The Texas state government has denied allegations the police dashcam footage showing the arrest of Sandra Bland was edited before being released to the public.

The Texas Department of Public Safety (TDPS) released the 52-minute footage of Bland being arrested amid questions surrounding her death.

Bland died in police custody three days after her 10 July arrest following an argument with officer Brian Encinia over a traffic violation dispute. A coroner ruled the 28-year-old died after she hanged herself – a decision not agreed with by her family who have demanded an independent autopsy.

Following the release of the footage, many began to question the legitimacy of the footage, including Ava DuVernay, director the Oscar-winning film Selma.

One of those who disputed the footage was journalist and documentary maker Ben Norton, who uploaded a series of snippets of the video released by the authorities which suggest the footage was edited prior to release.

In one instance at the 25:01 mark, a man can be seen walking towards the camera on the right hand and disappearing off the screen before the video appears to skip and repeat it again. During these few seconds, the audio of Encinia describing what happened does not skip or repeat itself.

Another part of the video between 33:02-33:12 also appears to show a white car drive into shot before the footage jumps and repeats the same car driving again. The audio once continues uninterrupted during these apparent repeats of footage.

TDPS has said the footage was not edited and will ask the FBI to examine the video to "ensure the integrity".

A spokesperson told the Texas Tribune: "The entire video was uploaded to include the audio and the video of the conversation the trooper had by telephone with his sergeant, which occurred after the arrest.

"Some of the video that occurred during this conversation was affected by the upload and is being addressed. We are working to repost the dashcam video."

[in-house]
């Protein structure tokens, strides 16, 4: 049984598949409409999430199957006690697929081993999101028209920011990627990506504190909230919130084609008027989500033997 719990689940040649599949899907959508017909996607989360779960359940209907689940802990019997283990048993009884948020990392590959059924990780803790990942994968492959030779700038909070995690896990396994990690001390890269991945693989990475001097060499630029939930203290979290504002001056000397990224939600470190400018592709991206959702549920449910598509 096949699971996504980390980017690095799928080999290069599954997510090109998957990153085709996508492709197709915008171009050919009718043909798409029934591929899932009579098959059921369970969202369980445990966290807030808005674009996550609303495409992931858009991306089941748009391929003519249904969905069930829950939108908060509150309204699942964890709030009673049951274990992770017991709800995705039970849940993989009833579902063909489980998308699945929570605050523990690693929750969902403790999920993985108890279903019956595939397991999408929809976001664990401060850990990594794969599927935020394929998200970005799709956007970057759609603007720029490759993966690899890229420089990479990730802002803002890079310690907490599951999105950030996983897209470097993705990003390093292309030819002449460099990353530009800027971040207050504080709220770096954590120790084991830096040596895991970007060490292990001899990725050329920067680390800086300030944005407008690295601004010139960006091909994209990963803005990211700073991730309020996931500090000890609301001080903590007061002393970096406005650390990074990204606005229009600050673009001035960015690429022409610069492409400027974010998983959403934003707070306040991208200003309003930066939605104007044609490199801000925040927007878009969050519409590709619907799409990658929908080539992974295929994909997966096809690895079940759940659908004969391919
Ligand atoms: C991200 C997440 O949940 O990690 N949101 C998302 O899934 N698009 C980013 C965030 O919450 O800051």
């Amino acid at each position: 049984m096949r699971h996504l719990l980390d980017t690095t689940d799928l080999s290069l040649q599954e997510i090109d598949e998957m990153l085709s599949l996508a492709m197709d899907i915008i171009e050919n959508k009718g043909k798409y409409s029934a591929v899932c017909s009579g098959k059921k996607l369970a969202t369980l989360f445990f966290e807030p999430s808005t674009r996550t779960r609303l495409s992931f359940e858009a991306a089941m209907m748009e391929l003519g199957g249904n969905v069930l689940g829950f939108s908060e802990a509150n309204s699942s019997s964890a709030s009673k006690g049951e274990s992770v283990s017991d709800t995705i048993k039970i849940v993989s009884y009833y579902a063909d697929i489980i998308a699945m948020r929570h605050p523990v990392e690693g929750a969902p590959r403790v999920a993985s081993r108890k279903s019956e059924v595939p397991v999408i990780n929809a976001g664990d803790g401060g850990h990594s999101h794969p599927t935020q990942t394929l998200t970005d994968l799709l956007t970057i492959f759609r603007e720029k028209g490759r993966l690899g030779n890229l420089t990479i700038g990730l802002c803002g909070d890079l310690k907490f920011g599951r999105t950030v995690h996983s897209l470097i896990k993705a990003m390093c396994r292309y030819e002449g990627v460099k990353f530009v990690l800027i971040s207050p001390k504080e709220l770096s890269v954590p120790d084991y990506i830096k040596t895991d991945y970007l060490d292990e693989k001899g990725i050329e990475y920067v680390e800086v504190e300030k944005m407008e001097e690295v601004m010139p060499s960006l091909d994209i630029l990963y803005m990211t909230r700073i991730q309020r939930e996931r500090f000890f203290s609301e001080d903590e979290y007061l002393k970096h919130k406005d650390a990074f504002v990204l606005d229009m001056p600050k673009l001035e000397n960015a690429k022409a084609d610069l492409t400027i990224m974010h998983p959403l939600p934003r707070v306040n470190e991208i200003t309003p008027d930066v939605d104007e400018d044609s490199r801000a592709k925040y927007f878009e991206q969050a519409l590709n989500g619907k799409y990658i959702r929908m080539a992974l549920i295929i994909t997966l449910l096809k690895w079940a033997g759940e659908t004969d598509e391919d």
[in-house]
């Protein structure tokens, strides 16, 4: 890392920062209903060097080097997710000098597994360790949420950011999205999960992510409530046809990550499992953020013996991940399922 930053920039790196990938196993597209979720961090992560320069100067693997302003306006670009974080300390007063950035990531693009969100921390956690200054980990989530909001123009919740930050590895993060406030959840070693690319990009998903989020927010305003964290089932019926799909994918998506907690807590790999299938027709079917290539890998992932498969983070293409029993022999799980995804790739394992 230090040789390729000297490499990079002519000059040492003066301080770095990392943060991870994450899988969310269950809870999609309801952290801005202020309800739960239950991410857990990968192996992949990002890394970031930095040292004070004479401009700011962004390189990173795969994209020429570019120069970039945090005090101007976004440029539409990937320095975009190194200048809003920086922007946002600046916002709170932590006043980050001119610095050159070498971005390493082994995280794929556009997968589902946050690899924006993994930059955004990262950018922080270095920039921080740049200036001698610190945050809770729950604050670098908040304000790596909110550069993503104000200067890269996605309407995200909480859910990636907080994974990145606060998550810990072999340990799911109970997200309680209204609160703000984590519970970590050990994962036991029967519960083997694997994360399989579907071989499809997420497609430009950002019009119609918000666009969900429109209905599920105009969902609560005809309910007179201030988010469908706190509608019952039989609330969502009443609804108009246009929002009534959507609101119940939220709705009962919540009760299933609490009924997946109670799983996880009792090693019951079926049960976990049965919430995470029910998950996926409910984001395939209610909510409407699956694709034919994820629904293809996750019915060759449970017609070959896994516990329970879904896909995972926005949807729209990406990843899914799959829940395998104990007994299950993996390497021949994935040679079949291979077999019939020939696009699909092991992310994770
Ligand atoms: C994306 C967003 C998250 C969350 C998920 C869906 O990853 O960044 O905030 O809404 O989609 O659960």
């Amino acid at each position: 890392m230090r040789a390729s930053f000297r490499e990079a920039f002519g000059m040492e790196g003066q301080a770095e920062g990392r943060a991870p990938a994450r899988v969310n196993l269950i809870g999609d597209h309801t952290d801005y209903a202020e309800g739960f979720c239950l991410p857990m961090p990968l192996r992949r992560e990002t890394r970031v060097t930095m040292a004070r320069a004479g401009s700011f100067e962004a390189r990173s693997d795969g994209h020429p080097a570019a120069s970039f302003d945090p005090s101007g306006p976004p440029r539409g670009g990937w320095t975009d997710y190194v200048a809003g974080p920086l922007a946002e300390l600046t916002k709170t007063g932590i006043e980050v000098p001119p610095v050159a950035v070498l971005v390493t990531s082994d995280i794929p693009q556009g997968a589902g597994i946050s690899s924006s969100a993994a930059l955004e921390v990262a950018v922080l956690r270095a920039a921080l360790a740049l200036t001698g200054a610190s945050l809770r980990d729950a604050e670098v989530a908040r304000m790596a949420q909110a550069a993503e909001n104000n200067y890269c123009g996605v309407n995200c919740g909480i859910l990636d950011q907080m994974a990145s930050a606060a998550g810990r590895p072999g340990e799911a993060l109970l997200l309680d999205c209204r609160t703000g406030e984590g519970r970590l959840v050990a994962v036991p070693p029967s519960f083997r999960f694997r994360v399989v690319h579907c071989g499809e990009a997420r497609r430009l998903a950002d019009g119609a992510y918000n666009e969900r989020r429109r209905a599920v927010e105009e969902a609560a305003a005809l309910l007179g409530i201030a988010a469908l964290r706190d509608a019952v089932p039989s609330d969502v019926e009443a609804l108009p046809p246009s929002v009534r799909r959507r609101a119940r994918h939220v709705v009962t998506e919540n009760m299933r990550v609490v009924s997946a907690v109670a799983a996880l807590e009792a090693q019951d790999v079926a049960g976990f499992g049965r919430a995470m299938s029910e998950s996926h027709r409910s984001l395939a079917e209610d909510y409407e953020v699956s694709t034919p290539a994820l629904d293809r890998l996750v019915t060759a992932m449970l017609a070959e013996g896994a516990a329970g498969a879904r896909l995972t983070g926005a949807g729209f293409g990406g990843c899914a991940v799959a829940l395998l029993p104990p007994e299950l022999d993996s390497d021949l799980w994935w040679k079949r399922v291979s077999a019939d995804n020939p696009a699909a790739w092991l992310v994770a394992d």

The video released to the public shows Encinia pulling Bland over on Prairie View, near Houston, on 10 July, for failing to signal a lane change.

The pair begin arguing about why the officer had stopped Bland. As the confrontation gets more heated, Encinia asks Bland to put out a cigarette she is smoking.

She replies: "I'm in my car, why do I have to put out my cigarette?" To which Encinia tells her: "Well, you can step on out now."

As the pair continue to argue, the officer appears to reach inside the vehicle and threaten to pull her out of the vehicle.

"I'm going to yank you out of here," he says. "I'm going to drag you out of here." The officer then appears to aim a stun gun at Bland and threatens to "light her up".

The pair eventually walk off screen and Bland appearing to be placed in handcuffs. As the argument continues, Bland can be heard screaming: "You're about to break my wrist, stop!.. You're a real man now, you just slammed me, knocked my head into the ground, I got epilepsy, you m**********r."

Sandra Bland
Sandra Bland died in policy custody three days after she was arrested Facebook

The Waller County District Attorney's office released Bland's arrest warrant. Encinia writes: "I had Bland exit the vehicle to further conduct a safe traffic investigation. Bland became combative and uncooperative. Numerous commands were given to Bland ordering her to exit the vehicle. Bland was removed from the car but became more combative. Bland was placed in handcuffs for officer safety.

"Bland began swinging her elbows at me and then kicked my right shin. I had a pain in my right leg and suffered small cuts on my right hand. Force was then used to subdue Bland to the ground to which Bland continued to fight back. The 28-year-old was placed under arrest for assault on public servant."

Encinia has been assigned administrative duties in the wake of the incident.

Following her arrest, Bland spent three days in jail before being found dead with a plastic bag around her head.

Local authorities said they are investigating whether the incident was a homicide — a routine procedure for all suspicious deaths.